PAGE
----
Photo/IllutrationChief Cabinet Secretary Yoshihide Suga at his May 17 news conference (Takeshi Iwashita)

Chief Cabinet Secretary Yoshihide Suga put opposition parties on notice May 17 that if they submitted a no-confidence motion against the Cabinet of Prime Minister Shinzo Abe, it would give the ruling party the perfect excuse to call a snap election.

When Suga was asked at his regular daily news conference if a no-confidence resolution would be sufficient reason to dissolve the Lower House, he replied, "Of course."

In the past, when asked about the possibility of a Lower House dissolution and snap election, Suga has always said that such a decision was the prerogative of the prime minister.

His latest comment stirred talk in political circles that a double election was still possible this summer with a snap Lower House election to be held in conjunction with the already scheduled Upper House election.

With the huge majority controlled in both Diet chambers by the ruling coalition, the chances of a no-confidence resolution passing are nil. But in the past, the Lower House has been dissolved as a consequence of a resolution being filed.

A lawmaker who once served in an executive position with the ruling Liberal Democratic Party said, "If the Cabinet faces a no-confidence resolution, it would ask the voters to directly state if they have confidence in the government." This could only be done by dissolving the Lower House for a snap election.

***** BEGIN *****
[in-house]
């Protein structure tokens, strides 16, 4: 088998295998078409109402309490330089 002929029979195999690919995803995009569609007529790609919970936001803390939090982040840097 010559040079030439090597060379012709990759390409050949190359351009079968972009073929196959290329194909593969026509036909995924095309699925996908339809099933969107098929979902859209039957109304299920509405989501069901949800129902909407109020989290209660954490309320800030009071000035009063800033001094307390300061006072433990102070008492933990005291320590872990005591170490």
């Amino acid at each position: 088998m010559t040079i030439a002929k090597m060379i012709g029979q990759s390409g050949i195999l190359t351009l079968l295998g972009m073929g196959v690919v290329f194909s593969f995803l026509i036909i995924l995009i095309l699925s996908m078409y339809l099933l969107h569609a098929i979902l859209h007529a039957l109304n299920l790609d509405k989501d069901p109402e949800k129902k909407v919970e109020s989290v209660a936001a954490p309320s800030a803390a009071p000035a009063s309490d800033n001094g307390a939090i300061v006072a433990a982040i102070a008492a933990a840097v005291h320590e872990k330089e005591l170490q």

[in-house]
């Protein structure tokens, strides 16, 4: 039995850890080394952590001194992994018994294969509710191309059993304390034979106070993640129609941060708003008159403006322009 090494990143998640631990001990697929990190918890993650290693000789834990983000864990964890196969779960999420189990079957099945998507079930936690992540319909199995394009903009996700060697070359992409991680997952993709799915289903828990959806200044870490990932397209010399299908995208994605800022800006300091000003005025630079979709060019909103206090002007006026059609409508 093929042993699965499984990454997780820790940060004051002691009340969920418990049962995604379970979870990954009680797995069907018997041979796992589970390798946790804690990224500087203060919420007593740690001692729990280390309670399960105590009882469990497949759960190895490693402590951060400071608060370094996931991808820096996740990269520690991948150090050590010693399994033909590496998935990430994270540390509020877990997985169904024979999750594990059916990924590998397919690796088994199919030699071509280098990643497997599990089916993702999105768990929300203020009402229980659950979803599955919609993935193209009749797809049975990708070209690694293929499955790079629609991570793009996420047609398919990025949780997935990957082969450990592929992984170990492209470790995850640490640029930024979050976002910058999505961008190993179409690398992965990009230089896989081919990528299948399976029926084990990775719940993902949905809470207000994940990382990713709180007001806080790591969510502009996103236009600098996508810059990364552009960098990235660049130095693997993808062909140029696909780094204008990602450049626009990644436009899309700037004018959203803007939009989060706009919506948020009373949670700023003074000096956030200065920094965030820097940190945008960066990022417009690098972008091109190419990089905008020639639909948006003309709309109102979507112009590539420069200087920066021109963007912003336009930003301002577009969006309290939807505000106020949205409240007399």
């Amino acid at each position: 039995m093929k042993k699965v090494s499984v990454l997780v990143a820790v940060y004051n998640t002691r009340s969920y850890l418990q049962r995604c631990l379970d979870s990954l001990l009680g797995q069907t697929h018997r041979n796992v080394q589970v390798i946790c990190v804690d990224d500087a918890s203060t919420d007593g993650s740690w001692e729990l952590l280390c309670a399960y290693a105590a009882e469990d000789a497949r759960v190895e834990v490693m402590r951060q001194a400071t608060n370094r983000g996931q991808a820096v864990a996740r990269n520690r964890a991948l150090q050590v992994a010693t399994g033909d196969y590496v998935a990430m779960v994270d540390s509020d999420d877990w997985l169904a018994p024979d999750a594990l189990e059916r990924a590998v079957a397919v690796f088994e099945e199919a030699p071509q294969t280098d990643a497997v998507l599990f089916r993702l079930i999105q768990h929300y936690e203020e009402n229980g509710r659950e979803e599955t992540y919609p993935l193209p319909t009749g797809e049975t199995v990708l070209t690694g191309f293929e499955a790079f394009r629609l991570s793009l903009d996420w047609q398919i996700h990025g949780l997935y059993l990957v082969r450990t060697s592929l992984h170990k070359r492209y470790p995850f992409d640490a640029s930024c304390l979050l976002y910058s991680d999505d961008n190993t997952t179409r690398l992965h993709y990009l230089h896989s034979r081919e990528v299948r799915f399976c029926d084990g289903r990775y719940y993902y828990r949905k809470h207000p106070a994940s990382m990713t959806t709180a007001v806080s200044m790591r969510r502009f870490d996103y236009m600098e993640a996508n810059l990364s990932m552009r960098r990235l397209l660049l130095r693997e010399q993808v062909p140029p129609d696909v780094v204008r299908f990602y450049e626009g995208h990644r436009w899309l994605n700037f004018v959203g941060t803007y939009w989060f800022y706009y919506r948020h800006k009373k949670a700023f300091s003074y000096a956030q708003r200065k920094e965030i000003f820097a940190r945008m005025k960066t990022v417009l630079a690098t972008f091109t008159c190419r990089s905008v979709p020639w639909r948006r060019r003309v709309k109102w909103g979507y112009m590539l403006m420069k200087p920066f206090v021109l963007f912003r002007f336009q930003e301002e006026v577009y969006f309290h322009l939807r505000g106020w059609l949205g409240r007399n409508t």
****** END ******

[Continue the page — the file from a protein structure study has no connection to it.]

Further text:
There has already been considerable speculation about what might trigger a Lower House dissolution.

One factor that had been raised was another delay in the planned October increase in the consumption tax rate from the current 8 percent to 10 percent.

Another delay is deemed extremely difficult by government and ruling coalition officials in light of the fact that the fiscal 2019 budget already passed by the Diet contains various programs that are preconditioned on a higher rate.

A lack of progress in negotiations with Russia over the disputed Northern Territories and abductions of Japanese nationals by North Korea means it is more likely for the ruling camp to call an election to gauge voter sentiment in case agreements are reached in either or both cases.

Opposition parties in the past have often submitted no-confidence resolutions close to the end of an ordinary Diet session as a demonstration of their confrontational stance against the government.

For that reason, Suga's latest comment could be seen as a threat to head off such tactics.

But Tetsuro Fukuyama, secretary-general of the opposition Constitutional Democratic Party of Japan, was perplexed by Suga's comment on grounds it seemed to indicate it was the opposition who held the authority to dissolve the Lower House.

(This article was written by Ryutaro Abe and Junichi Bekku.)